Home > Uncategorized > Lawyers, Judges, and the Road to Fascism – posted 3/14/2018 and published in the Concord Monitor on 3/22/2018

Lawyers, Judges, and the Road to Fascism – posted 3/14/2018 and published in the Concord Monitor on 3/22/2018

Back on February 16, the New Hampshire Bar Association held its annual mid-year meeting. This year the program was a little different. Instead of the usual continuing legal education event, the Bar brought in two historians, Anne O’Rourke and Willliam Meinecke Jr., from the United States Holocaust Museum, to look at how German lawyers and judges responded to the destruction of democracy and the establishment of the Nazi state.

Their presentation showed that the worst horrors of the Nazi regime did not arrive full-blown. Rather, the road to fascism was taken in gradual incremental steps, each one preparing the way for the next.

While German lawyers and judges might have opposed Hitler’s authority and the legitimacy of the Nazi regime, they failed to do so. Not only did they fail, they collaborated and interpreted the law in a way that broadly facilitated the Nazis’ ability to carry out their agenda.

Admittedly, there was a very narrow window to dissent. Courts interpreted every appearance of coolness toward the regime as a breach of professional standards. insufficient enthusiasm for the regime could be a basis for getting disbarred.

O’Rourke and Meinecke pointed to a number of decrees by the Nazis that they used to consolidate their power and advance their program. After the February 1933 fire in the Reichstag, the German parliament,  the Nazis suspended critical provisions of the German constitution, including right to assembly, freedom of speech and freedom of the press.

They also removed all restrictions on police investigations. They rounded up political opponents, particularly Communists, Socialists and Social Democrats, holding them in preventive detention and sometimes disappearing them altogether. Relying on the Reichstag Fire Decree, the Nazis held people without specific charges. Defendants had no right to appeal, no access to a lawyer or right to judicial review.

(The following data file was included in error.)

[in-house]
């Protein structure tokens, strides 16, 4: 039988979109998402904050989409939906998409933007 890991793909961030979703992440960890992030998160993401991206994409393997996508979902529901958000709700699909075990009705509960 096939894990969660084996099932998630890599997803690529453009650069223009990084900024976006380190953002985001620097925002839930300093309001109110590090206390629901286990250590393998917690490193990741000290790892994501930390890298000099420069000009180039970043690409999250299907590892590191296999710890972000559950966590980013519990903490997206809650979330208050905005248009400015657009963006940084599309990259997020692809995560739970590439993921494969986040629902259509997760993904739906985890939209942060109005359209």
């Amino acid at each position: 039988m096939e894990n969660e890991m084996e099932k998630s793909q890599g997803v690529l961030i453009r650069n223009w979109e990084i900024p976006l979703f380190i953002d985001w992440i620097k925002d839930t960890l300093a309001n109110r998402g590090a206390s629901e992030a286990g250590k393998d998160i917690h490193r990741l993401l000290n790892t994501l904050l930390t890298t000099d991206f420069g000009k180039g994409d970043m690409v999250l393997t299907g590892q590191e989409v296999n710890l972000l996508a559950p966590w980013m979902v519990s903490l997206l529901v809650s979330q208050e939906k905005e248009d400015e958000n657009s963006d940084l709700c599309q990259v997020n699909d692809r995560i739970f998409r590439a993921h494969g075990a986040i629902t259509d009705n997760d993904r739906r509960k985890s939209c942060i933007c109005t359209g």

The German Supreme Court did not balk at the new power arrangement. Sadly, the Court failed to challenge or protest the loss of its judicial authority.

Less than one month after the Reichstag Fire Decree, the Nazis enacted an Enabling Act that allowed them to promulgate and establish laws that violated the Weimar Constitution. Under the Enabling Act, they did not need the approval of then-President von Hindenberg or the parliament. The passage of law had previously required a two-thirds majority vote in parliament.

The Nazis prevented their parliamentary opponents from taking their seats, detaining them in camps. They stationed their thugs in the parliamentary chamber to intimidate remaining representatives.

The German Supreme Court did nothing to challenge the Enabling Act. The Court saw itself as a loyal state servant, owing allegiance to Hitler. Law became a means to serve the Aryan race. What was defined as good for the race became good law.

In July 1933, the Nazis enacted another new law against the founding of new political parties. With this law, they outlawed all other political entities and made themselves the only allowed party in Germany.

When President von Hindenberg died in August 1934, Hitler assumed power as Reich Chancellor and Fuhrer. The oath of loyalty for all state officials was changed. Rather than pledging loyalty to the German constitution, a new oath required loyalty to the Fuhrer.

O’Rourke and Meinecke showed how anti-semitism and the persecution of the Jews were a centerpiece of the Nazi enterprise. During the first six years of Hitler’s dictatorship, Jews were subject to more than 400 restrictive decrees and regulations. Among other things, the Nazis removed Jews from government service, forbid their admission to the Bar, banned Jews from editorial posts, and prohibited them from marrying or having sexual relations with persons of “German or German-related blood”.